“If we have to address this problem, we will have to punish the preparator of these crimes and the state will have to take responsibility for that,” she added. “The state must also regulate the sale and purchase of acids.” 

Speaking to Arab News, Muhammad Akram, father of the deceased TikTok star Rimsha said that her daughter’s alleged murderer had been thrown behind bars, though he added that he did not know the exact status of her case. 

“I lost my daughter since she got married to a wrong man,” he said. “While the accused’s family has not asked me for an out-of-court settlement, they have been threatening me indirectly to back off. I am a poor man who is totally shattered by his daughter’s death. It is hard for me to pursue this case, but I cannot give up either.”

Ten-match win streak in UAE gives Pakistan edge over India — Babar

Updated 16 October 2021

Ten-match win streak in UAE gives Pakistan edge over India — Babar

  • The arch-rivals will meet in Dubai on October 24
  • Pakistan have never won a World Cup match against India

DUBAI: Pakistan have won their last 10 Twenty20 internationals in the United Arab Emirates and captain Babar Azam claims that will give his men the edge over India in their World Cup opener.
The arch-rivals will meet in Dubai on October 24 in what will be the biggest clash of the tournament that starts Sunday in Oman and the UAE.
Pakistan have never won a World Cup match against India, but that does not bother Babar who believes familiarity with the UAE pitches will help them break the jinx.
“Definitely we have played a lot of cricket in the UAE,” Babar said in a captain’s press conference when asked about his team’s dismal 0-5 record against India in T20 World Cup clashes.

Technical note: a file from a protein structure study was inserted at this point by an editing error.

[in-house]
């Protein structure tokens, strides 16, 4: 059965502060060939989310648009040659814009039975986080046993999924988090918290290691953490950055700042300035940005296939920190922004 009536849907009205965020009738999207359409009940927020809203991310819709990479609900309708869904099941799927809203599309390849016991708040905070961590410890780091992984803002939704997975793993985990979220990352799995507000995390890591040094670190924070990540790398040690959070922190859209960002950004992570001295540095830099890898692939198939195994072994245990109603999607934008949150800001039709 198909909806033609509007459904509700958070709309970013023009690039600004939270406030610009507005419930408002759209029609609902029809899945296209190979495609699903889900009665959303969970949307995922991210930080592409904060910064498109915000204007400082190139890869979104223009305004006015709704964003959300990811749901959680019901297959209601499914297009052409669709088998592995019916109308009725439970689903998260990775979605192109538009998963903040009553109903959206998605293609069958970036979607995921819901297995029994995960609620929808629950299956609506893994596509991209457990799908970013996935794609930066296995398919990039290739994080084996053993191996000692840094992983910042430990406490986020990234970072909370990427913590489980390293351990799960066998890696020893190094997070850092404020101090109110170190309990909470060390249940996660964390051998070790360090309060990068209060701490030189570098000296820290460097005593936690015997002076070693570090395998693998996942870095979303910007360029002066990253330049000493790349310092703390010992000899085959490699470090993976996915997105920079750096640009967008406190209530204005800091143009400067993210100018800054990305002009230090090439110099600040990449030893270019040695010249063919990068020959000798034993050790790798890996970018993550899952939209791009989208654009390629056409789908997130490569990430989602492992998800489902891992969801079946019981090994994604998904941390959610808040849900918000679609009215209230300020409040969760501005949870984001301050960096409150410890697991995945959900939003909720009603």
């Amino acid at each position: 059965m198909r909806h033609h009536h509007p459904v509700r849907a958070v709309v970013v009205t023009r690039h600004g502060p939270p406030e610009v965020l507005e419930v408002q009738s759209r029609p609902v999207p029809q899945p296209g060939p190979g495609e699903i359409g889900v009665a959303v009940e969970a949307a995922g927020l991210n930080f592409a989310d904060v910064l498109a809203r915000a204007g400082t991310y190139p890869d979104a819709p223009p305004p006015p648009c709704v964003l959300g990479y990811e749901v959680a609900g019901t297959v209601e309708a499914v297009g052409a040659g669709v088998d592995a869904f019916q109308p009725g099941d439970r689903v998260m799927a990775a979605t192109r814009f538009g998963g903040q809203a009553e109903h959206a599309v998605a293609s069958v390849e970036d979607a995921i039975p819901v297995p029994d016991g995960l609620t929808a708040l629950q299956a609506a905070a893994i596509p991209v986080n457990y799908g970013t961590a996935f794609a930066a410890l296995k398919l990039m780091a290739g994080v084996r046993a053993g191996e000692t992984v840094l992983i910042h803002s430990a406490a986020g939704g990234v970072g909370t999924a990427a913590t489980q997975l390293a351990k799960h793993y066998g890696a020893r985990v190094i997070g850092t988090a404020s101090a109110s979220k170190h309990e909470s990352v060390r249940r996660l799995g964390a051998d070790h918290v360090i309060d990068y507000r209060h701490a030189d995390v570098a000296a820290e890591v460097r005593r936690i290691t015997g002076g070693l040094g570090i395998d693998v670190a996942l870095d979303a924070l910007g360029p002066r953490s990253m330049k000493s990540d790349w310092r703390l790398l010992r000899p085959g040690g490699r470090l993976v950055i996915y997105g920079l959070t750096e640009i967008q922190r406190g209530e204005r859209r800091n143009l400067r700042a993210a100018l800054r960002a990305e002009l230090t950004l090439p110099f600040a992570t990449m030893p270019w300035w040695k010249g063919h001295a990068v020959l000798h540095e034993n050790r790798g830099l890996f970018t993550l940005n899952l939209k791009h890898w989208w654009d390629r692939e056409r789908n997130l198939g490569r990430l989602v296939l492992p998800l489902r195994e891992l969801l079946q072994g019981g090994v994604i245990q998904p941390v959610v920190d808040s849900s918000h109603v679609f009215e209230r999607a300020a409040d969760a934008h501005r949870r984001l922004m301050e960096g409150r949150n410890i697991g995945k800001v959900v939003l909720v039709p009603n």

“These conditions suit us and we know how to play here. We need to keep things simple in all the departments.”
The UAE was Pakistan’s home base after the deadly terror attacks on the visiting Sri Lankan team in Lahore in 2009 forced cricket out of the Asian nation.
Pakistan, who are third in the T20 rankings behind England and India, also have Afghanistan and New Zealand in their group at the World Cup.
Babar acknowledged that captaining the team in the 16-nation tournament was indeed an honor and said his recent form will give him confidence.
“Good performances give you confidence,” Babar, who has hit two T20 centuries this year, said.
“I am in form, hence it will benefit me.”
Babar, who has over 2,000 T20 runs, tipped Kiwi skipper Kane Williamson to stand out as the tournament’s best batter and Pakistan speedster Hasan Ali as the premier bowler.
Meanwhile, India captain Virat Kohli played down the famous rivalry, describing the match with Pakistan as “just another game“
“I have always approached this game as just another game of cricket. I know there is a lot of hype created around this game more so with ticket sales and the demands for tickets,” said Kohli.
“Right now the value of those tickets is ridiculously high. So that’s all I know, friends asking me for tickets left, right and center, I refused.
“Yes, the environment, you can say, is different. From the fans’ point of view it is definitely louder. From the players’ point of view, we stay as professional as we can.”